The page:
Systems life-cycle cost effectiveness

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Traditional costing models for new systems and new buildings in industry, defence or government, have tended to focus on the costs of acquisition and implementation, with scant regard for the costs of running the system or decommissioning after use.
The pressure to minimise expenditure and provide value for money from reduced resources means that complex projects have to encompass a wide range of often conflicting issues and interests. Systems life cycle cost-effectiveness is designed to manage the difficulties that can arise.
Optimising the system life cycle cost-effectiveness is complex and influenced by many factors – including the human factors associated with a system’s design and consequent value, which are as important as the technical costs associated with its construction or creation.
For an improvement to take place, people have to change the way they make decisions, or different choices. However, as the 16th century theologian Richard Hooker wrote, ‘change is not made without inconvenience, even from worse to better.’
A helpful tool in this respect is life cycle cost (LCC) analysis which provides comprehensive and organised accounting of all resources and associated cost elements required to design, develop, produce, deploy and sustain a particular system.

Unlike other models LCC analysis is oriented towards long term economic factors in the life cycle of a generic system, rather than trying to save money in the short term by simply purchasing systems with lower initial acquisition costs.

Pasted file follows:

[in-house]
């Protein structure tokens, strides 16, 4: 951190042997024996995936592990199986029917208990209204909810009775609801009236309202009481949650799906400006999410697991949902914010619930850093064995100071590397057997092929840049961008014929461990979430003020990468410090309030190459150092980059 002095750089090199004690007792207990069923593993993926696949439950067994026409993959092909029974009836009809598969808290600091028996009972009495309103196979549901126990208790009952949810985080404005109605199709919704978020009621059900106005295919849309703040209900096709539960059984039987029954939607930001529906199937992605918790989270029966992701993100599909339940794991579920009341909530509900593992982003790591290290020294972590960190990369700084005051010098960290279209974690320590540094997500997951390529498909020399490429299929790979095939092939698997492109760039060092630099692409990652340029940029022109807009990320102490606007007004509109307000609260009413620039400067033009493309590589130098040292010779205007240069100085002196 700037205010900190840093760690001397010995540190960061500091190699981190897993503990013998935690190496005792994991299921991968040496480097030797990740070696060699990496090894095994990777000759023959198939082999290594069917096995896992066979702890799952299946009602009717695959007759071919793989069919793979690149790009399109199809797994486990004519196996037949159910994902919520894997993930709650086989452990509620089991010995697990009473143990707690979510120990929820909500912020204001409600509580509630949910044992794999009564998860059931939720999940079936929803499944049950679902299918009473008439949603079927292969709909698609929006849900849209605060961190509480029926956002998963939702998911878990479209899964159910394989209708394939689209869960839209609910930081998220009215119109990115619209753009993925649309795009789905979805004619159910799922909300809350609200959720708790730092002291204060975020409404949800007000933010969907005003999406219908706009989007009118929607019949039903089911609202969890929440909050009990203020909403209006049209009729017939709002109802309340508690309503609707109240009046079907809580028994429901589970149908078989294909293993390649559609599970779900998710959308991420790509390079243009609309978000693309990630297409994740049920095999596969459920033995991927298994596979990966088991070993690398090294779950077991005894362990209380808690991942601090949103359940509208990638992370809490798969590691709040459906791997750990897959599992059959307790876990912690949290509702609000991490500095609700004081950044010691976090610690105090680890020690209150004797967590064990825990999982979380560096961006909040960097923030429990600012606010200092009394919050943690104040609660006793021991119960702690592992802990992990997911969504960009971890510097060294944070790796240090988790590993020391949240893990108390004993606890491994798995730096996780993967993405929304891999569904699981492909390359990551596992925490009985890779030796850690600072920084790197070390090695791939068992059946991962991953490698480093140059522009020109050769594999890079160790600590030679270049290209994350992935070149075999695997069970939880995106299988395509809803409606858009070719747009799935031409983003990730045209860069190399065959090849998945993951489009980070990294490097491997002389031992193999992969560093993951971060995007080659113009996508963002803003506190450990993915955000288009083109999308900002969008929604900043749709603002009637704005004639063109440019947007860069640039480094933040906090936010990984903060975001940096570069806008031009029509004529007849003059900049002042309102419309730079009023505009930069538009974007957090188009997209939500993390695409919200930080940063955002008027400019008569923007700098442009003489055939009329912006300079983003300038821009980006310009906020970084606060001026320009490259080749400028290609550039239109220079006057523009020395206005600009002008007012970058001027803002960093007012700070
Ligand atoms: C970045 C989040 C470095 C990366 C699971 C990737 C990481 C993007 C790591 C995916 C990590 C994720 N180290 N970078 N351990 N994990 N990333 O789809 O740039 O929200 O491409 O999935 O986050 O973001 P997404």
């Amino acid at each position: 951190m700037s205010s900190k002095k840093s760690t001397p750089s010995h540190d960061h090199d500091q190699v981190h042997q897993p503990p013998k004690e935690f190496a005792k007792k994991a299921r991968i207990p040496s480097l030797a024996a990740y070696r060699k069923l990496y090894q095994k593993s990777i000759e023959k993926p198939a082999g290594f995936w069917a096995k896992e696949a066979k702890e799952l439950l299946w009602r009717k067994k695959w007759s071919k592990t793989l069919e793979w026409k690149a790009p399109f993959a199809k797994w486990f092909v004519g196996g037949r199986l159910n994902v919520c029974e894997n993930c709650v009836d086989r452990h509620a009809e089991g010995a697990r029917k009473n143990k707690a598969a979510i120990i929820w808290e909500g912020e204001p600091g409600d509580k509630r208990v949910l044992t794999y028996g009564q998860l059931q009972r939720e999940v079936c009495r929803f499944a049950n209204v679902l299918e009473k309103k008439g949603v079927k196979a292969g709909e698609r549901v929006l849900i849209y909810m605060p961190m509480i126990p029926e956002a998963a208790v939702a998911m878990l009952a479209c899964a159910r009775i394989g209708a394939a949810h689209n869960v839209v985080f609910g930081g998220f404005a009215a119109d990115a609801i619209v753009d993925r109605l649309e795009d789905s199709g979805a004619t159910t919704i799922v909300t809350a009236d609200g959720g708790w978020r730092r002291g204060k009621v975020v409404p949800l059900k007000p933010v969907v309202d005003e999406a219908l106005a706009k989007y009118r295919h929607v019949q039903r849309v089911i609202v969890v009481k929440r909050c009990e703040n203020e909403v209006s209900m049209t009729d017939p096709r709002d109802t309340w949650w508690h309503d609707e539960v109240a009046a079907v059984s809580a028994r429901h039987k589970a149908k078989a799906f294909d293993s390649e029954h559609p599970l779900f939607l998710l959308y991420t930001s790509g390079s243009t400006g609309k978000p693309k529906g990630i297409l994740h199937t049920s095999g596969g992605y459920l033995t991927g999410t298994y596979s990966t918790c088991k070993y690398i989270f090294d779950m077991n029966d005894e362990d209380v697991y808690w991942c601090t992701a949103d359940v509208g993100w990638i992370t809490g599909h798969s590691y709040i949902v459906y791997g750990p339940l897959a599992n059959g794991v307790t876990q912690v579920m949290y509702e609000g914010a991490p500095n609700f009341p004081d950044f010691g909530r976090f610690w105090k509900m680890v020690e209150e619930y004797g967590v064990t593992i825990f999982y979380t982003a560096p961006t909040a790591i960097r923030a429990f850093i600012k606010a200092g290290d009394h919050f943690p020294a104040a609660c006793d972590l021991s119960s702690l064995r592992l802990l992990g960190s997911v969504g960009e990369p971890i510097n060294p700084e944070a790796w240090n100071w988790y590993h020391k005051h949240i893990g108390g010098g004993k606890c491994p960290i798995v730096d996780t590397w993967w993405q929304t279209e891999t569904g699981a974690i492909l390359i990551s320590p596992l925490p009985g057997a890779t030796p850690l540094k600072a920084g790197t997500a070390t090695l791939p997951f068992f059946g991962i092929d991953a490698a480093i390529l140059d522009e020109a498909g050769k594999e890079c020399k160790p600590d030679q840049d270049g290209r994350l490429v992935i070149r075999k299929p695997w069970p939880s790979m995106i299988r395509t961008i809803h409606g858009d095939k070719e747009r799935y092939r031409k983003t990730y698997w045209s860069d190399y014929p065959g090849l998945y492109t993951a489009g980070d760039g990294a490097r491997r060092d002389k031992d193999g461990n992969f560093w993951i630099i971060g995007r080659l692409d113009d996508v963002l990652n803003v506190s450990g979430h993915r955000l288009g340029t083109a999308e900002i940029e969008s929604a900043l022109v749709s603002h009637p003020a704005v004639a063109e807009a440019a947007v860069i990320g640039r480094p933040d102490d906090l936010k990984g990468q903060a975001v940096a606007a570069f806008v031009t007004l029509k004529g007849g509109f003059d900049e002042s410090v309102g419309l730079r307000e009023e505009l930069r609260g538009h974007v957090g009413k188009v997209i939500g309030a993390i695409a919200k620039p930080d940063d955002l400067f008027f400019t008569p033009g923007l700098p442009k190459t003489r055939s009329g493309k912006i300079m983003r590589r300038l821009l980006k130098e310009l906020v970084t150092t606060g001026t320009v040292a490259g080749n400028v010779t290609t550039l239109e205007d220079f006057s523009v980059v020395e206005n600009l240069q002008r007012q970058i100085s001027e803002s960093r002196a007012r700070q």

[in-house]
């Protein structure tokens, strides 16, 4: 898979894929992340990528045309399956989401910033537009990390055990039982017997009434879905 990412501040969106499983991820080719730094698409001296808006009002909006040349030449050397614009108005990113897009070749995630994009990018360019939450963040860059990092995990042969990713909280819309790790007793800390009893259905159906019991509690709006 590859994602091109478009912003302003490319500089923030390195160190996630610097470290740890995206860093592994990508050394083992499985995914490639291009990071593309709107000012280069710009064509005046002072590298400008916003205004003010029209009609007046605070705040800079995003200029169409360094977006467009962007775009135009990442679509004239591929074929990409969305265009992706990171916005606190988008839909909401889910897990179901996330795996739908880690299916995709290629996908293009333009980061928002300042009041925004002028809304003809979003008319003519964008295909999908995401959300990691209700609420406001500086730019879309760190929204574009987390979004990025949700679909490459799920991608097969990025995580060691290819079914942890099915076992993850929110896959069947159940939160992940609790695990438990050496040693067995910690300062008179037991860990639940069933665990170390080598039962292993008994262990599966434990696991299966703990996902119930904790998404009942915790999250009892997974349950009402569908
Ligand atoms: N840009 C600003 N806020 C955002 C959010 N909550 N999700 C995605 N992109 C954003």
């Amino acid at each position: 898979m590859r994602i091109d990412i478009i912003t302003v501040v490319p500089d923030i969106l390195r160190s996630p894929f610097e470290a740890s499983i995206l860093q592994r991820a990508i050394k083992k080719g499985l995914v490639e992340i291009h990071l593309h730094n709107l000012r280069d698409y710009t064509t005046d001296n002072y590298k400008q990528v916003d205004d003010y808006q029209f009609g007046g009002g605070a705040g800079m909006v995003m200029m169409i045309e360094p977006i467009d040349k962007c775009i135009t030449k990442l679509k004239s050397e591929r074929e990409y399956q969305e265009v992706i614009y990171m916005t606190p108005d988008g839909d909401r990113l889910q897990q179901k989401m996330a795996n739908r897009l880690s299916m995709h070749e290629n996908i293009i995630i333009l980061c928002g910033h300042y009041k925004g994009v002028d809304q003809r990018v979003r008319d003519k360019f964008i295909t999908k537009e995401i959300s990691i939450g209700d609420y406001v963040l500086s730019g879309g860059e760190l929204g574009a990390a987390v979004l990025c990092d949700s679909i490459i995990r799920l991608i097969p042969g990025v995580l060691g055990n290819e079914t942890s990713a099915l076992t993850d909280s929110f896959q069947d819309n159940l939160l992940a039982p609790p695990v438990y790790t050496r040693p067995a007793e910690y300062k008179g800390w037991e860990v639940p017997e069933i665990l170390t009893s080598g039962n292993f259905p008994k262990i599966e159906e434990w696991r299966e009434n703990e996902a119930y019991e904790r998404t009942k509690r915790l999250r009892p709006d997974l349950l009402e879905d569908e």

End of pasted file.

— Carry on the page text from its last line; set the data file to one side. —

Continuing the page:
It also assesses programme affordability by identifying relevant cost drivers as connected with specific elements of operational need (key performance indicators/parameters, key user requirements).
In major projects, the devil is in the cost detail. This is certainly the case for projects delivered globally by practitioners who commit to the herculean task of procuring, deploying and maintaining systems, equipment and material in a reliable condition.
By adopting a systems lifecycle cost-effectiveness approach to the running of a project – encompassing the whole acquisition, ownership, and retirement costs – it is possible to avoid unnecessary slippages and cost overruns even for the most complex engineering projects.

Massimo Pica is the author of Systems Lifecycle Cost-Effectiveness, published by Gower.

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Posted by Massimo Pica on 6th May 2014

About the Author
Massimo Pica graduated in Chemical Engineering at 'Sapienza' University in Rome, Italy. He retired from active service with the rank of Brigadier General in the Corps of Professional Engineers of the Italian Army. Throughout his career Gen. Pica built up significant experience in Project Management, and especially Project Cost Management, as he participated in a number of NATO and international programs for the design, development and production of advanced defence systems. His current activities are in the area of specialist training on Project Management and Economic Engineering. He is a member of European Council of Construction Economics and of International Cost Estimating and Analysis Association. He is the author of Systems Lifecycle Cost-Effectiveness, published by Gower

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